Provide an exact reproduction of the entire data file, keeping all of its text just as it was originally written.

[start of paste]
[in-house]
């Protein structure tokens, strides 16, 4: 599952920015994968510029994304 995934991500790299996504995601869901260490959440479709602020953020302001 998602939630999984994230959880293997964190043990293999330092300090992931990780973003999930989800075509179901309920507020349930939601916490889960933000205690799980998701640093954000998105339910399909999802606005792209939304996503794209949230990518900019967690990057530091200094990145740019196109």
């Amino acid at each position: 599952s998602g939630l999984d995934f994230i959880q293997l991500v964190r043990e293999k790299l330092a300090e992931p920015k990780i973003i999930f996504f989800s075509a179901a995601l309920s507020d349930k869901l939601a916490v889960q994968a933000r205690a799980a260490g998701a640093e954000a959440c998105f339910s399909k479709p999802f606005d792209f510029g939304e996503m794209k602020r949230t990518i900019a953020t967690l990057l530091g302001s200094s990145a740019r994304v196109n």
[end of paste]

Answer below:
[in-house]
């Protein structure tokens, strides 16, 4: 599952920015994968510029994304 995934991500790299996504995601869901260490959440479709602020953020302001 998602939630999984994230959880293997964190043990293999330092300090992931990780973003999930989800075509179901309920507020349930939601916490889960933000205690799980998701640093954000998105339910399909999802606005792209939304996503794209949230990518900019967690990057530091200094990145740019196109």
């Amino acid at each position: 599952s998602g939630l999984d995934f994230i959880q293997l991500v964190r043990e293999k790299l330092a300090e992931p920015k990780i973003i999930f996504f989800s075509a179901a995601l309920s507020d349930k869901l939601a916490v889960q994968a933000r205690a799980a260490g998701a640093e954000a959440c998105f339910s399909k479709p999802f606005d792209f510029g939304e996503m794209k602020r949230t990518i900019a953020t967690l990057l530091g302001s200094s990145a740019r994304v196109n």